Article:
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1.  The heritability of multiple male mating in a promiscuous mammal 
Biology Letters  2010;7(3):368-371.
The tendency of females to mate with multiple males is often explained by direct and indirect benefits that could outweigh the many potential costs of multiple mating. However, behaviour can only evolve in response to costs and benefits if there is sufficient genetic variation on which selection can act. We followed 108 mating chases of 85 North American red squirrels (Tamiasciurus hudsonicus) during 4 years, to measure each female's degree of multiple male mating (MMM), and used an animal model analysis of our multi-generational pedigree to provide what we believe is the first estimate of the heritability of MMM in the wild. Female red squirrels were highly polyandrous, mating with an average of 7.0 ┬▒ 0.2 males on their day of oestrus. Although we found evidence for moderate levels of additive genetic variation (CVA = 5.1), environmental variation was very high (CVE = 32.3), which resulted in a very low heritability estimate (h2 < 0.01). So, while there is genetic variation in this trait, the large environmental variation suggests that any costs or benefits associated with differences among females in MMM are primarily owing to environmental and not genetic differences, which could constrain the evolutionary response to natural selection on this trait.
doi:10.1098/rsbl.2010.1003
PMCID: PMC3097859  PMID: 21159688
animal model; heritability; genetic variation; multiple mating; polyandry; promiscuity
2.  Lactating red squirrels experiencing high heat load occupy less insulated nests 
Biology Letters  2008;5(2):166-168.
The heat dissipation limit hypothesis suggests that the capacity for lactating mammals to transfer energy to their offspring through milk may be constrained by limits on heat dissipation, particularly in species that raise offspring in well-insulated nests. We tested a prediction of this hypothesis by evaluating whether lactating free-ranging red squirrels (Tamiasciurus hudsonicus) occupy less insulated nests when experiencing conditions that increase heat load. In support of the hypothesis, when climate normal ambient temperatures were warm, squirrels supporting large litter masses of furred offspring occupied nests of lower insulative value. These results support the heat dissipation limit hypothesis and suggest that free-ranging mammals may select nests based on their insulative value, not only to reduce heat loss in cold conditions but also to dissipate heat during periods of heat stress.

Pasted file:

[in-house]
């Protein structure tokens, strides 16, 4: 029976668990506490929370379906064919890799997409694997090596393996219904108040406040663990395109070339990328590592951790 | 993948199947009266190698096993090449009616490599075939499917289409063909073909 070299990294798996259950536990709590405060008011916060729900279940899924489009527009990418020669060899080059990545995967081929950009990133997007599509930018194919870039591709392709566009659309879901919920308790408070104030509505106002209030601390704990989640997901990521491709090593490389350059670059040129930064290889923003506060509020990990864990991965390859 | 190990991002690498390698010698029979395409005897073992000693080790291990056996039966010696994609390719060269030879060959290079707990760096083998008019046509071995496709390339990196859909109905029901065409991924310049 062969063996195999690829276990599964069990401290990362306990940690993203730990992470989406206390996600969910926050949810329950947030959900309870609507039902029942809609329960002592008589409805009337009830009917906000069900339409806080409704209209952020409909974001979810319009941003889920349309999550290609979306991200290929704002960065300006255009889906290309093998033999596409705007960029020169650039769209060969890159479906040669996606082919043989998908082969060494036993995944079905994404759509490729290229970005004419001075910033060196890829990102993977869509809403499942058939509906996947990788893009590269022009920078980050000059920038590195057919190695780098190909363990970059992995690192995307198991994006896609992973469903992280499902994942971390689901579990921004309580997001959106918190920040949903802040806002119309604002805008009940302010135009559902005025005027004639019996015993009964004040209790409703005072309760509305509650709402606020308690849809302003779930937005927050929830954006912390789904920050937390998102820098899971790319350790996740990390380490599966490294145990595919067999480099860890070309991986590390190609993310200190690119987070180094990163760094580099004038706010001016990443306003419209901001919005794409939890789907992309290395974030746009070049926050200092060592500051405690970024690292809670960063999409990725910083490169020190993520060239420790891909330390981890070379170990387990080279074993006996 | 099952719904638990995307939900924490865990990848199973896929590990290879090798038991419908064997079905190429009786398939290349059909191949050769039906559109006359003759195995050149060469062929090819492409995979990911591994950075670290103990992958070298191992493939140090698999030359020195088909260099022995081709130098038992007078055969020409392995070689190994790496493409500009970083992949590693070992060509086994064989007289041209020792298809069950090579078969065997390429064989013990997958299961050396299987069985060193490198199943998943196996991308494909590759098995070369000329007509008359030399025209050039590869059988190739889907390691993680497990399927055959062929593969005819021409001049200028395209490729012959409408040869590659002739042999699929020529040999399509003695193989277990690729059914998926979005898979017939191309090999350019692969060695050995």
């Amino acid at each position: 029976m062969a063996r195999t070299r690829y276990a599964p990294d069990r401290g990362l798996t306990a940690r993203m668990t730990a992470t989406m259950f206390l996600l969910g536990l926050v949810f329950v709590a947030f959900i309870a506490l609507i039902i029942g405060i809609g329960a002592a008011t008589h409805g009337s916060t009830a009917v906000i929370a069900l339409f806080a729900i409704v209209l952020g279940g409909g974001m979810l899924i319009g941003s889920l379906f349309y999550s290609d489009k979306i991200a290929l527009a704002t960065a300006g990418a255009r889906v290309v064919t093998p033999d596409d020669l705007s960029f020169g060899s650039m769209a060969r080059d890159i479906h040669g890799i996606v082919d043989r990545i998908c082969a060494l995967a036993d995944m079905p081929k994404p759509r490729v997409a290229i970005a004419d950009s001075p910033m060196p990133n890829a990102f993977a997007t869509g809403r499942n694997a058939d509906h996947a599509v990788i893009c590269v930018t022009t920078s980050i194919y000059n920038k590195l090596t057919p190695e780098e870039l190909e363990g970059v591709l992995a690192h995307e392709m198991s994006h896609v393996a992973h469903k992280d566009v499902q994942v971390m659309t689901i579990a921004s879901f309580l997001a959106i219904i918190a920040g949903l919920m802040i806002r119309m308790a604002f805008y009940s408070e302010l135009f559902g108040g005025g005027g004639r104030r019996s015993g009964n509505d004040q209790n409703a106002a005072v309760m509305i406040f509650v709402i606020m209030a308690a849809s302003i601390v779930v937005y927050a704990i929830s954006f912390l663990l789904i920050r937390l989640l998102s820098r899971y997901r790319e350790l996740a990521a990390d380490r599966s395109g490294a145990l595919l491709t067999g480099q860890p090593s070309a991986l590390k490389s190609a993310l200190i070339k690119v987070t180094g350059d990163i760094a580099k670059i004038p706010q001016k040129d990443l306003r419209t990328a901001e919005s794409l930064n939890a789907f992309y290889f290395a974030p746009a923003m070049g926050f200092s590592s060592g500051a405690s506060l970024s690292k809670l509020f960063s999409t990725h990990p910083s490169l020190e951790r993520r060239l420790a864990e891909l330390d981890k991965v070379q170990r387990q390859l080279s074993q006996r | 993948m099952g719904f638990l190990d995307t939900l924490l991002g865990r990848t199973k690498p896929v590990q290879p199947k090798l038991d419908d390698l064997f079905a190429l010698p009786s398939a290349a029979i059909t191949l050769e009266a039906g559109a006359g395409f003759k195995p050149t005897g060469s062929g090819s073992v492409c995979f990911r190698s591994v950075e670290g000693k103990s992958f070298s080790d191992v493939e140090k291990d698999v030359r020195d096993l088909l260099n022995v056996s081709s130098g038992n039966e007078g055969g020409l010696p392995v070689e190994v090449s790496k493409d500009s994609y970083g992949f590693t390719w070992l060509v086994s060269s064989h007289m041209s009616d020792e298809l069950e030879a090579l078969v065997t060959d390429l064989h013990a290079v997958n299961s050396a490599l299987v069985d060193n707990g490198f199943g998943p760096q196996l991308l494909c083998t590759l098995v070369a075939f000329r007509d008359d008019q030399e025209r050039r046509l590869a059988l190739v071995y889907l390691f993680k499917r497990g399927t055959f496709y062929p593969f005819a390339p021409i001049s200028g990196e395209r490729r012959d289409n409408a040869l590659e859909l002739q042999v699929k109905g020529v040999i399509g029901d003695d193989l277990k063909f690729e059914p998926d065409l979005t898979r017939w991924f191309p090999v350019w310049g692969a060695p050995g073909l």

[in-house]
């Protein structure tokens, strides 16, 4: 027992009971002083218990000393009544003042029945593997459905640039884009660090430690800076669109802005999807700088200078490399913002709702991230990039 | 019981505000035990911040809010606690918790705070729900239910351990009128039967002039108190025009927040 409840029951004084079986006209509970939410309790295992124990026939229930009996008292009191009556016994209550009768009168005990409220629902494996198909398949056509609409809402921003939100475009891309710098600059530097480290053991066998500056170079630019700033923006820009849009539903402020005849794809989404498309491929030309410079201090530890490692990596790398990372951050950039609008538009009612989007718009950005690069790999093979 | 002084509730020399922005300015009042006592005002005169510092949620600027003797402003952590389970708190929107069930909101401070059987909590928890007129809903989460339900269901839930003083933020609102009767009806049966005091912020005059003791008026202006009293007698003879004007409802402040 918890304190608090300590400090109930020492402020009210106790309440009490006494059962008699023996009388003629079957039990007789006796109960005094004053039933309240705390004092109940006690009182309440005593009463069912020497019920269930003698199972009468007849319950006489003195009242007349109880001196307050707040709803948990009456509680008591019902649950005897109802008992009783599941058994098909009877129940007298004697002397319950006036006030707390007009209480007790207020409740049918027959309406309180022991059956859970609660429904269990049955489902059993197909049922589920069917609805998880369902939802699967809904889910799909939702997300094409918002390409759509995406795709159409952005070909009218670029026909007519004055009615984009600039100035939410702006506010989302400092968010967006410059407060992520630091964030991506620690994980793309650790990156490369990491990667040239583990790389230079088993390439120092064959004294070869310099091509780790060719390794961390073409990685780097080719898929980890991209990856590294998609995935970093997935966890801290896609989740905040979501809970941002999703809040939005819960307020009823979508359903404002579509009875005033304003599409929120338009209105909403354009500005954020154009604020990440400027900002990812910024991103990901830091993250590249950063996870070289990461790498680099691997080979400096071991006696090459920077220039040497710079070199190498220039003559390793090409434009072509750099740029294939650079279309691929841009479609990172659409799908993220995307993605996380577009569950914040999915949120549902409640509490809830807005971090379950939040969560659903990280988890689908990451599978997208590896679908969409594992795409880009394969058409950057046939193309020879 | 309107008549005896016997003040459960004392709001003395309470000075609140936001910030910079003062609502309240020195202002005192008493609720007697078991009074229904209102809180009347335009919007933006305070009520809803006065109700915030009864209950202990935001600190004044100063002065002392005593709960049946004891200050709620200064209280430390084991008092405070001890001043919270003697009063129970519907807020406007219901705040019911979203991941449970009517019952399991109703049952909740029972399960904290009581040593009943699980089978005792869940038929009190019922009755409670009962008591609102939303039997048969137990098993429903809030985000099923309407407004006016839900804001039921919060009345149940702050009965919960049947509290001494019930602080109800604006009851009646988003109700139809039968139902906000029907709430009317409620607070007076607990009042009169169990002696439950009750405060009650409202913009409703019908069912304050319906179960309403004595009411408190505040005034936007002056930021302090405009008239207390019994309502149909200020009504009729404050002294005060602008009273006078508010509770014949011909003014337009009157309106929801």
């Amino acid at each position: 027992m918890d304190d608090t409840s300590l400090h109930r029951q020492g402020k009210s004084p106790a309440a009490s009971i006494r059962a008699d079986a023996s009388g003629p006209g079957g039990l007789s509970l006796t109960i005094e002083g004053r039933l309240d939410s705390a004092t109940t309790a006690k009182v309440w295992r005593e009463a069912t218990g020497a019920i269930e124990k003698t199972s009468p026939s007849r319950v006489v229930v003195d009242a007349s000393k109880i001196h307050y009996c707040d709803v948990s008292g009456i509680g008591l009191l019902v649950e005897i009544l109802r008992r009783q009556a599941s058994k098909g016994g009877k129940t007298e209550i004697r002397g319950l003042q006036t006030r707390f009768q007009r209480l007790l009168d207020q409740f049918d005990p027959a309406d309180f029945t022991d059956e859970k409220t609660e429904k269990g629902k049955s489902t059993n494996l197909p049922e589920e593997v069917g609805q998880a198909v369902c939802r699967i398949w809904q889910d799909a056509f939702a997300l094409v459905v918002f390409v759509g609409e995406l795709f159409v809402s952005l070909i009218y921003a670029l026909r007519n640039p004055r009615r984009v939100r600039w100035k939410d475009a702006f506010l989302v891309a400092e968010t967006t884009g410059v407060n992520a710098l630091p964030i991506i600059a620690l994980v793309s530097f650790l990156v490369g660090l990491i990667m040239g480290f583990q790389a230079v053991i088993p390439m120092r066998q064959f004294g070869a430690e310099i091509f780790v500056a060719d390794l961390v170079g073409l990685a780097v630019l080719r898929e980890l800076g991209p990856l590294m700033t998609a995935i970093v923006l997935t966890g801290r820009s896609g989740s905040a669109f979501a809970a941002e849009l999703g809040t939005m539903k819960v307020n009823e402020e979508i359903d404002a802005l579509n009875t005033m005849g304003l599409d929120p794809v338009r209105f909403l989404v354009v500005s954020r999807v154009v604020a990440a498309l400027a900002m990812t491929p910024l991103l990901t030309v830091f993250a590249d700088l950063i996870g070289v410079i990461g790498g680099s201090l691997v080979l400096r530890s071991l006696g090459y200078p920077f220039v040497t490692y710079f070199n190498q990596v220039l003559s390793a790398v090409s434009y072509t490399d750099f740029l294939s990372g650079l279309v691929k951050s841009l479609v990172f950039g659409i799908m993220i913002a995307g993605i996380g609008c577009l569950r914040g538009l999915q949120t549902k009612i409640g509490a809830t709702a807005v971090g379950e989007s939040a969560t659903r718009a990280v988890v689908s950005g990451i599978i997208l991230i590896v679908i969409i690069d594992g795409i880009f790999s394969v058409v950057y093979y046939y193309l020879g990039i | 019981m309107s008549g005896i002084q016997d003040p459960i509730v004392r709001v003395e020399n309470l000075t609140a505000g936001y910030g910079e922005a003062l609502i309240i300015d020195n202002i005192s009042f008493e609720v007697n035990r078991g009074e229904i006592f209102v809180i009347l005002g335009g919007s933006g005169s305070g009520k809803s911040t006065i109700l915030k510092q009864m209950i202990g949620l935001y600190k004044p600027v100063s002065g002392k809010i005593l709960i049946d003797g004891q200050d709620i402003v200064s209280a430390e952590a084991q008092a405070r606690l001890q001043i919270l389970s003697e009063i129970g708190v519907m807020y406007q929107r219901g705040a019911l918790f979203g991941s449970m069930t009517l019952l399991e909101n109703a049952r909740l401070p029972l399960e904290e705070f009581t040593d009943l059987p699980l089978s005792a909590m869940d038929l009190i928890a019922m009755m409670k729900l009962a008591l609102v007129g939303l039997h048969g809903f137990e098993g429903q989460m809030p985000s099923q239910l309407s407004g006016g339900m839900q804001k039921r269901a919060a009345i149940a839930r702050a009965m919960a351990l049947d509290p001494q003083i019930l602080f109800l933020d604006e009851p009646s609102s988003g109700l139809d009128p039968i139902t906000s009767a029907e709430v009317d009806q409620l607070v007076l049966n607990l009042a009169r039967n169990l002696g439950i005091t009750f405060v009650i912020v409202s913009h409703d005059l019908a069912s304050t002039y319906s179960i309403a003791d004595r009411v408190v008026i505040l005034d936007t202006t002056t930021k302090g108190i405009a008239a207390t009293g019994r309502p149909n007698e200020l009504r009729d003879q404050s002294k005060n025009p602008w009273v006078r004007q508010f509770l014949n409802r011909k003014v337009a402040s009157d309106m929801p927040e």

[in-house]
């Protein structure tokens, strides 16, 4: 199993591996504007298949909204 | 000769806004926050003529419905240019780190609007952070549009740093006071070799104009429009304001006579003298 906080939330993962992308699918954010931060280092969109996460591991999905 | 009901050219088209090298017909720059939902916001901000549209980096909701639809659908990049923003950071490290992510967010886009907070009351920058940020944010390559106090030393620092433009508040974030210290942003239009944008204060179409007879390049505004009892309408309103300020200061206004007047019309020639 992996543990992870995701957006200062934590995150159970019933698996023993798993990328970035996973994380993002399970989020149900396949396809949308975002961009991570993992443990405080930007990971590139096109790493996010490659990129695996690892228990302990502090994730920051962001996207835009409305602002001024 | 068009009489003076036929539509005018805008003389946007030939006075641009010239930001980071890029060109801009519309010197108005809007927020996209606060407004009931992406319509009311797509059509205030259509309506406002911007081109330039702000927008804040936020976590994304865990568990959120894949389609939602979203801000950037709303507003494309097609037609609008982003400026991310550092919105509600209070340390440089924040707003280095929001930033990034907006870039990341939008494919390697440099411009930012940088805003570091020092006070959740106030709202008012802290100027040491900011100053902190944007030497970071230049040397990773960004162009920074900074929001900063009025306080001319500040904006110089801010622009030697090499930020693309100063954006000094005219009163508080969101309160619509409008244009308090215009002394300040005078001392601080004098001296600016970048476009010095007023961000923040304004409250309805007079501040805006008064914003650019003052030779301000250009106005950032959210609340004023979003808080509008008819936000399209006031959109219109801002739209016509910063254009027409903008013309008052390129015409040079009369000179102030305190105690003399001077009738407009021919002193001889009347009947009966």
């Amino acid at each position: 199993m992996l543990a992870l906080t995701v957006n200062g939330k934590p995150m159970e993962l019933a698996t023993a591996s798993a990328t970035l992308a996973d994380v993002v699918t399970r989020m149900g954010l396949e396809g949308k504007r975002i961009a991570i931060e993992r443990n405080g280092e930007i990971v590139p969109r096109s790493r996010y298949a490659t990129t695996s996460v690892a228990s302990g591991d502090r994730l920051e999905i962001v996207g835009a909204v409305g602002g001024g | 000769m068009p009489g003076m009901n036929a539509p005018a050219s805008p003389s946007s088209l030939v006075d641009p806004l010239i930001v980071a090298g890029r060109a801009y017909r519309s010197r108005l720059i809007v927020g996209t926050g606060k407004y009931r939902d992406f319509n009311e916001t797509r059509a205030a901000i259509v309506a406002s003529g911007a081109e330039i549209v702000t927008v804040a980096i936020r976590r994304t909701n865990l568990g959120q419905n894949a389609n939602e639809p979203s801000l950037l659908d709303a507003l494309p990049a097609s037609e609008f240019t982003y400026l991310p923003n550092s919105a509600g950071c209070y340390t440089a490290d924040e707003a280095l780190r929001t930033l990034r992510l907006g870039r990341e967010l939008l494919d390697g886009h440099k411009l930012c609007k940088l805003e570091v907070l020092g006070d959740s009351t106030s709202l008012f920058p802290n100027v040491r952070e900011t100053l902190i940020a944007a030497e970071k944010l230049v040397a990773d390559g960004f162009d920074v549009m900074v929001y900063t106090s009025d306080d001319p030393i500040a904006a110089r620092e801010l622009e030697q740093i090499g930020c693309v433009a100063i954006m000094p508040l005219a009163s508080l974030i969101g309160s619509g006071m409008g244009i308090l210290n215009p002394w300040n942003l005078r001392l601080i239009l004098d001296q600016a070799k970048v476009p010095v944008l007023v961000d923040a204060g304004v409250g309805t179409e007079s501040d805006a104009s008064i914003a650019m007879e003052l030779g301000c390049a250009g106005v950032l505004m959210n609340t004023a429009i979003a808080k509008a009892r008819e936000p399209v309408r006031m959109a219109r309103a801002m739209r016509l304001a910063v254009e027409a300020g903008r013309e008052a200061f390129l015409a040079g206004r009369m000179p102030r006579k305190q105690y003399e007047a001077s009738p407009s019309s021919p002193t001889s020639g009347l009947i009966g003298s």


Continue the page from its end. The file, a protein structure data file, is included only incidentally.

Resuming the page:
doi:10.1098/rsbl.2008.0592
PMCID: PMC2665806  PMID: 19087924
endothermy; heat stress; heat dissipation limit hypothesis; parental care
3.  Persistent maternal effects on juvenile survival in North American red squirrels 
Biology Letters  2007;3(3):289-291.
Maternal effects can have lasting fitness consequences for offspring, but these effects are often difficult to disentangle from associated responses in offspring traits. We studied persistent maternal effects on offspring survival in North American red squirrels (Tamiasciurus hudsonicus) by manipulating maternal nutrition without altering the post-emergent nutritional environment experienced by offspring. This was accomplished by providing supplemental food to reproductive females over winter and during reproduction, but removing the supplemental food from the system prior to juvenile emergence. We then monitored juvenile dispersal, settlement and survival from birth to 1 year of age. Juveniles from supplemented mothers experienced persistent and magnifying survival advantages over juveniles from control mothers long after supplemental food was removed. These maternal effects on survival persisted, despite no observable effect on traits normally associated with high offspring quality, such as body size, dispersal distance or territory quality. However, supplemented mothers did provide their juveniles an early start by breeding an average of 18 days earlier than control mothers, which may explain the persistent survival advantages their juveniles experienced.
doi:10.1098/rsbl.2006.0615
PMCID: PMC2464683  PMID: 17395572
food supplementation; lactation; territory settlement; recruitment; dispersal; territory quality

Results 1-3 (3)